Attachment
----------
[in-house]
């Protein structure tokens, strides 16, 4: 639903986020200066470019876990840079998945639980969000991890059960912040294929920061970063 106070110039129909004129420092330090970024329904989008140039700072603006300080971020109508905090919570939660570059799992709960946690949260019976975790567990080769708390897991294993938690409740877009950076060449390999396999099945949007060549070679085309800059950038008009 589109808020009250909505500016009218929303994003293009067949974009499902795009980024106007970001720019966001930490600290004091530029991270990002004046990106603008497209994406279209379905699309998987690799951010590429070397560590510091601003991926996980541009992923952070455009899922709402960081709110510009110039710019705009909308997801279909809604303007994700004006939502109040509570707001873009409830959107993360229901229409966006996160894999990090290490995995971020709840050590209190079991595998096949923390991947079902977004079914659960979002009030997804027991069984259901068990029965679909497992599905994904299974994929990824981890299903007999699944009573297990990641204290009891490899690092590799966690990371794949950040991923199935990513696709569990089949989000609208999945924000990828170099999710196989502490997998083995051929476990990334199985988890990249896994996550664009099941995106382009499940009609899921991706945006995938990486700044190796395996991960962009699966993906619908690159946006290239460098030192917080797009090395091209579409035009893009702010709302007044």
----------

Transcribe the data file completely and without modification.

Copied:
[in-house]
């Protein structure tokens, strides 16, 4: 639903986020200066470019876990840079998945639980969000991890059960912040294929920061970063 106070110039129909004129420092330090970024329904989008140039700072603006300080971020109508905090919570939660570059799992709960946690949260019976975790567990080769708390897991294993938690409740877009950076060449390999396999099945949007060549070679085309800059950038008009 589109808020009250909505500016009218929303994003293009067949974009499902795009980024106007970001720019966001930490600290004091530029991270990002004046990106603008497209994406279209379905699309998987690799951010590429070397560590510091601003991926996980541009992923952070455009899922709402960081709110510009110039710019705009909308997801279909809604303007994700004006939502109040509570707001873009409830959107993360229901229409966006996160894999990090290490995995971020709840050590209190079991595998096949923390991947079902977004079914659960979002009030997804027991069984259901068990029965679909497992599905994904299974994929990824981890299903007999699944009573297990990641204290009891490899690092590799966690990371794949950040991923199935990513696709569990089949989000609208999945924000990828170099999710196989502490997998083995051929476990990334199985988890990249896994996550664009099941995106382009499940009609899921991706945006995938990486700044190796395996991960962009699966993906619908690159946006290239460098030192917080797009090395091209579409035009893009702010709302007044």